Chapter 9. Configuring a Fibre Channel over an Ethernet Interface

Red Hat Enterprise Linux 8 ships with the following native FCoE drivers:

  • bnx2fc
  • fnic
  • qedf
  • lpfc

9.1. Configuring an Ethernet Interface to Use FCoE

As a system administrator, you can configure FCoE for bnx2fc driver.


  • Setting up and deploying a FCoE interface requires the fcoe-utils package:

    # yum install fcoe-utils


  1. To configure a new virtual LAN (VLAN), create a copy of an existing network script:

    # cp /etc/fcoe/cfg-ethx /etc/fcoe/cfg-ethX

    Replace /etc/fcoe/cfg-ethx with a network script and /etc/fcoe/cfg-ethX with an Ethernet device that supports FCoE.

    Modify the contents of the cfg-ethX file as required.

  2. If you want the device to automatically load during boot time, set the following parameter in the ifcfg-ethX file.

    # vi /etc/sysconfig/network-scripts/ifcfg-ethX

    For example, if the FCoE device is eth2, edit the /etc/sysconfig/network-scripts/ifcfg-eth2 file accordingly.

  3. To load the FCoE device:

    # ip link set dev ethX up
  4. To start the FCoE:

    # systemctl start fcoe

    The FCoE device displays if all other settings on the fabric are correct.

  5. To view configured FCoE devices:

    # fcoeadm -i
  6. After correctly configuring the Ethernet interface to use FCoE, Red Hat recommends that you set FCoE service to run at startup.

    # systemctl enable fcoe

To stop the daemon:

# systemctl stop fcoe

Stopping the daemon does not reset the configuration of FCoE interfaces. To reset the configuration:

# systemctl -s SIGHUP kill fcoe

Additional resources

9.2. Configuring an FCoE Interface to Automatically Mount at Boot

You can mount newly discovered disks via udev rules, autofs, and other similar methods. If a service requires the FCoE disk be mounted at boot-time, the FCoE disk should be mounted as soon as the fcoe service runs and before the initiation of any service that requires the FCoE disk. The FCoE mounting codes may differ depending on the system configuration, for example, a simple formatted FCoE disk, LVM, or a multipathed device node.


  1. To configure an FCoE disk to automatically mount at boot, add appropriate FCoE mounting code to the startup script for the fcoe service. The fcoe startup script is in the /lib/systemd/system/fcoe.service file.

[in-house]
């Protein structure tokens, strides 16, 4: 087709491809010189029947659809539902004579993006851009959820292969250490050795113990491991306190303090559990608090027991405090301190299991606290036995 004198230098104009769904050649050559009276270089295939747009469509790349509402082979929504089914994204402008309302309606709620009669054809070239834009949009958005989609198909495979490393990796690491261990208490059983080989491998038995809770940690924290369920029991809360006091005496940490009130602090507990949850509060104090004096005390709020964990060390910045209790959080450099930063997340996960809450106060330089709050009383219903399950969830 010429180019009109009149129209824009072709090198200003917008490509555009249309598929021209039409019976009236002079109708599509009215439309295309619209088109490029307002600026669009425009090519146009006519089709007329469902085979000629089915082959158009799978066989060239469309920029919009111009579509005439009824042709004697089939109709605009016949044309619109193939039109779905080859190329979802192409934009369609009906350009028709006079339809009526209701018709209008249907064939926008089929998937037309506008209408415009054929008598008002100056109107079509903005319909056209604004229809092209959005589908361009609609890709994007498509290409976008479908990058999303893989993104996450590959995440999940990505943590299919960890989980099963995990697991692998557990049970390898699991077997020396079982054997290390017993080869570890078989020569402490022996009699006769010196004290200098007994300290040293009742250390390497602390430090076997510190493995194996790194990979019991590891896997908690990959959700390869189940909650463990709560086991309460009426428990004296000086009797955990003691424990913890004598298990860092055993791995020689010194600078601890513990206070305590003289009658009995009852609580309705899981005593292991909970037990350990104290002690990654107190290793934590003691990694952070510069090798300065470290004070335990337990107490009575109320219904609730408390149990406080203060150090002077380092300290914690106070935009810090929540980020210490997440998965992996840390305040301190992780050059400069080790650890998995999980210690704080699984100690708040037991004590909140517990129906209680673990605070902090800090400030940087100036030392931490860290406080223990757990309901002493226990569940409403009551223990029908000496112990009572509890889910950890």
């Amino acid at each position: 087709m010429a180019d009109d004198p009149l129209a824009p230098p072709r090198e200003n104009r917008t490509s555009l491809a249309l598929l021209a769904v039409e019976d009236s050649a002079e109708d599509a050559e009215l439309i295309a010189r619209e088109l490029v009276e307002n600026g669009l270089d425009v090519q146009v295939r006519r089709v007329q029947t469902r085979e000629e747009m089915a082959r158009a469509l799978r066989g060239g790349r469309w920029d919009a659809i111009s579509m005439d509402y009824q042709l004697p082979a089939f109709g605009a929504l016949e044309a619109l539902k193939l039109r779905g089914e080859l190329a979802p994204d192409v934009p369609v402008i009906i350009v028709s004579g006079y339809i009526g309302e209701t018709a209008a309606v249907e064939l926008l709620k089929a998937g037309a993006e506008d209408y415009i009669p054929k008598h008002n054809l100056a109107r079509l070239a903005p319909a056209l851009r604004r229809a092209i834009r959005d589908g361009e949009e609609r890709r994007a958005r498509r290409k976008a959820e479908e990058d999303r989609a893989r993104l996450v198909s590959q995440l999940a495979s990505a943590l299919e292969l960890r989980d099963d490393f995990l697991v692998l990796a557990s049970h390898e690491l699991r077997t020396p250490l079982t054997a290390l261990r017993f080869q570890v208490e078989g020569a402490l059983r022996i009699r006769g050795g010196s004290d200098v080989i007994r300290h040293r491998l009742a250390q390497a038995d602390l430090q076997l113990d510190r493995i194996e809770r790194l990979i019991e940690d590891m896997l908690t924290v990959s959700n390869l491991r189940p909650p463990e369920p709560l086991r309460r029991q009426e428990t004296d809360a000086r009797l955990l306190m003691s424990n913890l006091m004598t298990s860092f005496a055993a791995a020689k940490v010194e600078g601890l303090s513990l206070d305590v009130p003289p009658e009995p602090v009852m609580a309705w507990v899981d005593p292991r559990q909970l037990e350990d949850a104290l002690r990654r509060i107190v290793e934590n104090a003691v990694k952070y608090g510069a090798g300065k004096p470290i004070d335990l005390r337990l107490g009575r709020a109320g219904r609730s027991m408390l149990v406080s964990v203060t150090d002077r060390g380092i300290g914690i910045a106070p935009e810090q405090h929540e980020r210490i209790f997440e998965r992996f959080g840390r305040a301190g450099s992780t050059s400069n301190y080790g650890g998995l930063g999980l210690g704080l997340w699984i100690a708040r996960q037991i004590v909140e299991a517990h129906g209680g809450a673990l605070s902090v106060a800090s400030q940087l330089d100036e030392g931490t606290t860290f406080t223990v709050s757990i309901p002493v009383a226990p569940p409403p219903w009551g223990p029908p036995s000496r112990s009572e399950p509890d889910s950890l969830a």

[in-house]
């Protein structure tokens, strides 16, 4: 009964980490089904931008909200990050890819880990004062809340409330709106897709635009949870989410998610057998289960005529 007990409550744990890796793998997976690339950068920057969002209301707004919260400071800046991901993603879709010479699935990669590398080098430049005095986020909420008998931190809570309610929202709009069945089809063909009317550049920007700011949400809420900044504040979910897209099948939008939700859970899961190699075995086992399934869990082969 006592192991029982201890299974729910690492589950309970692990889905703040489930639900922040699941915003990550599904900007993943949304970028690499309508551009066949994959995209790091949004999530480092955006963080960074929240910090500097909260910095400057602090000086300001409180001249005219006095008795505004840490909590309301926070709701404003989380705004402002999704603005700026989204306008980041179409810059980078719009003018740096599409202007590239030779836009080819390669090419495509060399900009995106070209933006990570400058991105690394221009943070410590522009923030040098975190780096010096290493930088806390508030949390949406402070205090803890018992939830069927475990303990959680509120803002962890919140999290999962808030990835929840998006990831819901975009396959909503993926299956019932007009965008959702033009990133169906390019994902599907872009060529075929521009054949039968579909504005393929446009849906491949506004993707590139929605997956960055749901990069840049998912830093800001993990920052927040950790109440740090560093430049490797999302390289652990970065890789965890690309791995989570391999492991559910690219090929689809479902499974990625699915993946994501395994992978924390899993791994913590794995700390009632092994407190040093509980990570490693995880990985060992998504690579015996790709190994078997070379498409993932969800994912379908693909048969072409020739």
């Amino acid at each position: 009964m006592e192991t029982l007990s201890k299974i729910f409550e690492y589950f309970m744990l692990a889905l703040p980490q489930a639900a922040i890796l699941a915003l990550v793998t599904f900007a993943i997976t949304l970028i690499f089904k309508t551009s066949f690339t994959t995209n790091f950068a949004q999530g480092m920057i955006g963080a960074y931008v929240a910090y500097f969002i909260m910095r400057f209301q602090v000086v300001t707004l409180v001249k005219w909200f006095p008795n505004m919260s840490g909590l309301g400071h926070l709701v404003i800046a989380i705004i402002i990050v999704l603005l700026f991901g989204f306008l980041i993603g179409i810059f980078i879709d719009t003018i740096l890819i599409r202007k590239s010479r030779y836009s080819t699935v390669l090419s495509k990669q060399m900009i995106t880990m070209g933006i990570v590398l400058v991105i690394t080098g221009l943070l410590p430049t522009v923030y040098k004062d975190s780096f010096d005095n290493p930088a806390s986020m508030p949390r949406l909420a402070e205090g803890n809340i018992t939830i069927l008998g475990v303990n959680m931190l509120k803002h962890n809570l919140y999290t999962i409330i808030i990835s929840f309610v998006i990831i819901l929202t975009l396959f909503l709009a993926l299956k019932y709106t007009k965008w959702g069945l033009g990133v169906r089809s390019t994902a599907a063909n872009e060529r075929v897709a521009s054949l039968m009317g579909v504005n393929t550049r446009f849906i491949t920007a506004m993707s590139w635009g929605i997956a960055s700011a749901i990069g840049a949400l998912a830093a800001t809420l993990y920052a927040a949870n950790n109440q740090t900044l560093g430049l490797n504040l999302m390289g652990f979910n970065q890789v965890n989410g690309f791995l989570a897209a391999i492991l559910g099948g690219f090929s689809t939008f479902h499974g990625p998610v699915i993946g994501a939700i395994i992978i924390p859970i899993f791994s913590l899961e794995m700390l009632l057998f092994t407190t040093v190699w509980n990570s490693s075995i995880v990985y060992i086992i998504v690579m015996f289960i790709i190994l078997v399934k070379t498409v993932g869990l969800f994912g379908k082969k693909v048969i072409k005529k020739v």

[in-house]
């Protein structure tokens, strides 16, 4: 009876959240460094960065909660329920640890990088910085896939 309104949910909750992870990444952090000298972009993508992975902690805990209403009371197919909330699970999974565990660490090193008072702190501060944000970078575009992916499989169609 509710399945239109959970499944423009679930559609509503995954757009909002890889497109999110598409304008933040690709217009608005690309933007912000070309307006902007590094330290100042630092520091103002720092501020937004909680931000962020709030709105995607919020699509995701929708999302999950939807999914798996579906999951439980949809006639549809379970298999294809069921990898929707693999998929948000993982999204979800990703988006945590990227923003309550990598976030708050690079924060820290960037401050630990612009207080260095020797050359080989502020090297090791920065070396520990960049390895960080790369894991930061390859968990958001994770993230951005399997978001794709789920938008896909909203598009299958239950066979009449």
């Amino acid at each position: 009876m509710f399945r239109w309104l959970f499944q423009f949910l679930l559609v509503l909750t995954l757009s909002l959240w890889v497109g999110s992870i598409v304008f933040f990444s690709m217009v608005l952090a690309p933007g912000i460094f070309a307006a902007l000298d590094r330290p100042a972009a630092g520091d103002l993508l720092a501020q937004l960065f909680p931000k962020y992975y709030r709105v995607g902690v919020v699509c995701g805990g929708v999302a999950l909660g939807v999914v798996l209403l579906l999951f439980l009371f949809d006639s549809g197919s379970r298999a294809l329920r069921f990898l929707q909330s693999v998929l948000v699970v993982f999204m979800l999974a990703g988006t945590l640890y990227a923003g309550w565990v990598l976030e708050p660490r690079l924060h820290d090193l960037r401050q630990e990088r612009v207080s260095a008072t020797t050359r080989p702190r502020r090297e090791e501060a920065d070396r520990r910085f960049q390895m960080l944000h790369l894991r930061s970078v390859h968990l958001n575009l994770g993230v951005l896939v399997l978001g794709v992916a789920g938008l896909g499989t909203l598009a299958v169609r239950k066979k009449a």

Example: FCoE Mounting Code

    The following is a sample FCoE mounting code for mounting file systems specified via wild cards in the /etc/fstab file:

      local timeout=20
    	local done=1
    	local fcoe_disks=($(egrep 'by-path\/fc-.*_netdev' /etc/fstab | cut -d ' ' -f1))
    	test -z $fcoe_disks && return 0
    	echo -n "Waiting for fcoe disks . "
      while [ $timeout -gt 0 ]; do
    	 for disk in ${fcoe_disks[*]}; do
        if ! test -b $disk; then
    	test $done -eq 1 && break;
    	sleep 1
    	echo -n ". "
    	let timeout--
    	if test $timeout -eq 0; then
    	 echo "timeout!"
    	 echo "done!"
    	# mount any newly discovered disk
    	mount -a 2>/dev/null
  2. To start the FCoE:

    # systemctl start fcoe

    The mount_fcoe_disks_from_fstab function should be invoked after the fcoe service script starts the fcoemond daemon. This will mount FCoE disks specified by the following paths in the /etc/fstab file:

    /dev/disk/by-path/fc-0xXX:0xXX /mnt/fcoe-disk1 ext4  defaults,_netdev    0 0
    /dev/disk/by-path/fc-0xYY:0xYY /mnt/fcoe-disk2 ext3  defaults,_netdev    0 0

    Entries with fc- and _netdev sub-strings enable the mount_fcoe_disks_from_fstab function to identify FCoE disk mount entries.


The fcoe service does not implement a timeout for FCoE disk discovery. The FCoE mounting code should implement its own timeout period.

Additional resources

  • The fcoe man page
  • The fstab man page.
  • The /usr/share/doc/fcoe-utils-version/README file.